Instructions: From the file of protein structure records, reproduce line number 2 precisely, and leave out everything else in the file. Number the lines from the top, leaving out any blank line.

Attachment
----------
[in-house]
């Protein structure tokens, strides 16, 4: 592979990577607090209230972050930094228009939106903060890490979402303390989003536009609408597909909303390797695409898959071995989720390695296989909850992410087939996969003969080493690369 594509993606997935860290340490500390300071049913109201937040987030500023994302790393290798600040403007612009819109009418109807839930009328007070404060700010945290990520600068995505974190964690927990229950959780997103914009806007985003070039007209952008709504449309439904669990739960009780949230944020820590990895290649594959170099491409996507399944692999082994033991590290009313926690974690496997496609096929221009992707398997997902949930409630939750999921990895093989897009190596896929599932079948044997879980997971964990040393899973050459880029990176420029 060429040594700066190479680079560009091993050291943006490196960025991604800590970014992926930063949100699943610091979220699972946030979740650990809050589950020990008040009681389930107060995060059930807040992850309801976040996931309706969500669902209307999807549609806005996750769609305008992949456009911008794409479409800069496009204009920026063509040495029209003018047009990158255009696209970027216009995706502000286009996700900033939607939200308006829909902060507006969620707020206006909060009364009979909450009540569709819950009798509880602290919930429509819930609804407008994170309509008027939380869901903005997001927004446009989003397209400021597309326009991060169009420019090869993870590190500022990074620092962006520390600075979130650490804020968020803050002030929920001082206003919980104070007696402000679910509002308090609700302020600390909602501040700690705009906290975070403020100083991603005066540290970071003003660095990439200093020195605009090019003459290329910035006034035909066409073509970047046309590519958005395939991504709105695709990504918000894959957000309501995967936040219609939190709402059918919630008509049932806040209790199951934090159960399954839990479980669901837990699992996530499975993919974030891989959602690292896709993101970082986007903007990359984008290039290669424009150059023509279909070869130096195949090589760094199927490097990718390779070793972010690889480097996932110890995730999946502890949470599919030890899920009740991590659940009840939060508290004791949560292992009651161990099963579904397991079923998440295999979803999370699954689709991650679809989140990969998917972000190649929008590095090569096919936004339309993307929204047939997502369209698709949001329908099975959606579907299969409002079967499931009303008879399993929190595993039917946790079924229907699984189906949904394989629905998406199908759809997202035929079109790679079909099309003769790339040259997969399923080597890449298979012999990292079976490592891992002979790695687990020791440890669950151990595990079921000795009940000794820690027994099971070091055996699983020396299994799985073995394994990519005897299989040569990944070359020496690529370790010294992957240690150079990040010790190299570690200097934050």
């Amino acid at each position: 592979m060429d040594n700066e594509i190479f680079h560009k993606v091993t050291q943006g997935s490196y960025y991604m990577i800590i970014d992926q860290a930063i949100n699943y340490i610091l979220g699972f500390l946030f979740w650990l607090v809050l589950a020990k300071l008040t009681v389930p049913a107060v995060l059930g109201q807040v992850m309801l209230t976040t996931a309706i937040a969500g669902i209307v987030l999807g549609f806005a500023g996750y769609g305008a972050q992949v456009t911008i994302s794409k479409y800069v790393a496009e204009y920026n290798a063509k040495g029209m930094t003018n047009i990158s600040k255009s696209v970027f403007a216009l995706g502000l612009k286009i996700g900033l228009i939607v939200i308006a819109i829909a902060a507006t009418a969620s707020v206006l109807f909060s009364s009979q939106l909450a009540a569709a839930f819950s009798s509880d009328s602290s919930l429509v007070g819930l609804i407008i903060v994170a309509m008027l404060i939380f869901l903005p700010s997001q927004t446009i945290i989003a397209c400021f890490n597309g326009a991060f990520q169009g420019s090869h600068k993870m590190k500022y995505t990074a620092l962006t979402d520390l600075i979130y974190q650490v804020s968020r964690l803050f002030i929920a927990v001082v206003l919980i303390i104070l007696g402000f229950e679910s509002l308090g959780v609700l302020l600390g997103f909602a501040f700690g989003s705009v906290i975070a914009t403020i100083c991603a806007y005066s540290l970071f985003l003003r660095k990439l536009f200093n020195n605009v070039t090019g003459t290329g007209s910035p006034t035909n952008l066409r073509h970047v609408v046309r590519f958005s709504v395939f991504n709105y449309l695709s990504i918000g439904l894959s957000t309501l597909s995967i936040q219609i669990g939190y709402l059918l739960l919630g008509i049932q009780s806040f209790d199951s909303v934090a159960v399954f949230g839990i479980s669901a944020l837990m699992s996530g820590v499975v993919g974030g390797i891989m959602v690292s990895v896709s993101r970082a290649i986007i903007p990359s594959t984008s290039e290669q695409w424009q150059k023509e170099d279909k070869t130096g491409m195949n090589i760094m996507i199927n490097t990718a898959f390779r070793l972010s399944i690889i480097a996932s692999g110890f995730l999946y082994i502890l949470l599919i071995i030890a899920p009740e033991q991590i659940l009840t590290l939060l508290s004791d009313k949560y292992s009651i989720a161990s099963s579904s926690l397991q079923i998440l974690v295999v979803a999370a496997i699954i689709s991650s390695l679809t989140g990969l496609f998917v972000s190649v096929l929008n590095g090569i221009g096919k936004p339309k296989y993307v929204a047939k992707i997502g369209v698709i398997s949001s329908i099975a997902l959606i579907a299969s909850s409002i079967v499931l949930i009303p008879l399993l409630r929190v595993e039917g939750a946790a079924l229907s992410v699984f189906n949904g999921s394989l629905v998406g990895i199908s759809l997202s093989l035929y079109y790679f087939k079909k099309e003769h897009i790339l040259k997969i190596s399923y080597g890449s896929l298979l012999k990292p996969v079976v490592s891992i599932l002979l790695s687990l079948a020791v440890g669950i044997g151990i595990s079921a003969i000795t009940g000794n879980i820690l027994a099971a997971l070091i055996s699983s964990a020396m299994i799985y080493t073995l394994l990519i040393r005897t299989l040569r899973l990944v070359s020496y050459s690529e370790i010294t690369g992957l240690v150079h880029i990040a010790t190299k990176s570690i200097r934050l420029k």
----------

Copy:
């Protein structure tokens, strides 16, 4: 592979990577607090209230972050930094228009939106903060890490979402303390989003536009609408597909909303390797695409898959071995989720390695296989909850992410087939996969003969080493690369 594509993606997935860290340490500390300071049913109201937040987030500023994302790393290798600040403007612009819109009418109807839930009328007070404060700010945290990520600068995505974190964690927990229950959780997103914009806007985003070039007209952008709504449309439904669990739960009780949230944020820590990895290649594959170099491409996507399944692999082994033991590290009313926690974690496997496609096929221009992707398997997902949930409630939750999921990895093989897009190596896929599932079948044997879980997971964990040393899973050459880029990176420029 060429040594700066190479680079560009091993050291943006490196960025991604800590970014992926930063949100699943610091979220699972946030979740650990809050589950020990008040009681389930107060995060059930807040992850309801976040996931309706969500669902209307999807549609806005996750769609305008992949456009911008794409479409800069496009204009920026063509040495029209003018047009990158255009696209970027216009995706502000286009996700900033939607939200308006829909902060507006969620707020206006909060009364009979909450009540569709819950009798509880602290919930429509819930609804407008994170309509008027939380869901903005997001927004446009989003397209400021597309326009991060169009420019090869993870590190500022990074620092962006520390600075979130650490804020968020803050002030929920001082206003919980104070007696402000679910509002308090609700302020600390909602501040700690705009906290975070403020100083991603005066540290970071003003660095990439200093020195605009090019003459290329910035006034035909066409073509970047046309590519958005395939991504709105695709990504918000894959957000309501995967936040219609939190709402059918919630008509049932806040209790199951934090159960399954839990479980669901837990699992996530499975993919974030891989959602690292896709993101970082986007903007990359984008290039290669424009150059023509279909070869130096195949090589760094199927490097990718390779070793972010690889480097996932110890995730999946502890949470599919030890899920009740991590659940009840939060508290004791949560292992009651161990099963579904397991079923998440295999979803999370699954689709991650679809989140990969998917972000190649929008590095090569096919936004339309993307929204047939997502369209698709949001329908099975959606579907299969409002079967499931009303008879399993929190595993039917946790079924229907699984189906949904394989629905998406199908759809997202035929079109790679079909099309003769790339040259997969399923080597890449298979012999990292079976490592891992002979790695687990020791440890669950151990595990079921000795009940000794820690027994099971070091055996699983020396299994799985073995394994990519005897299989040569990944070359020496690529370790010294992957240690150079990040010790190299570690200097934050």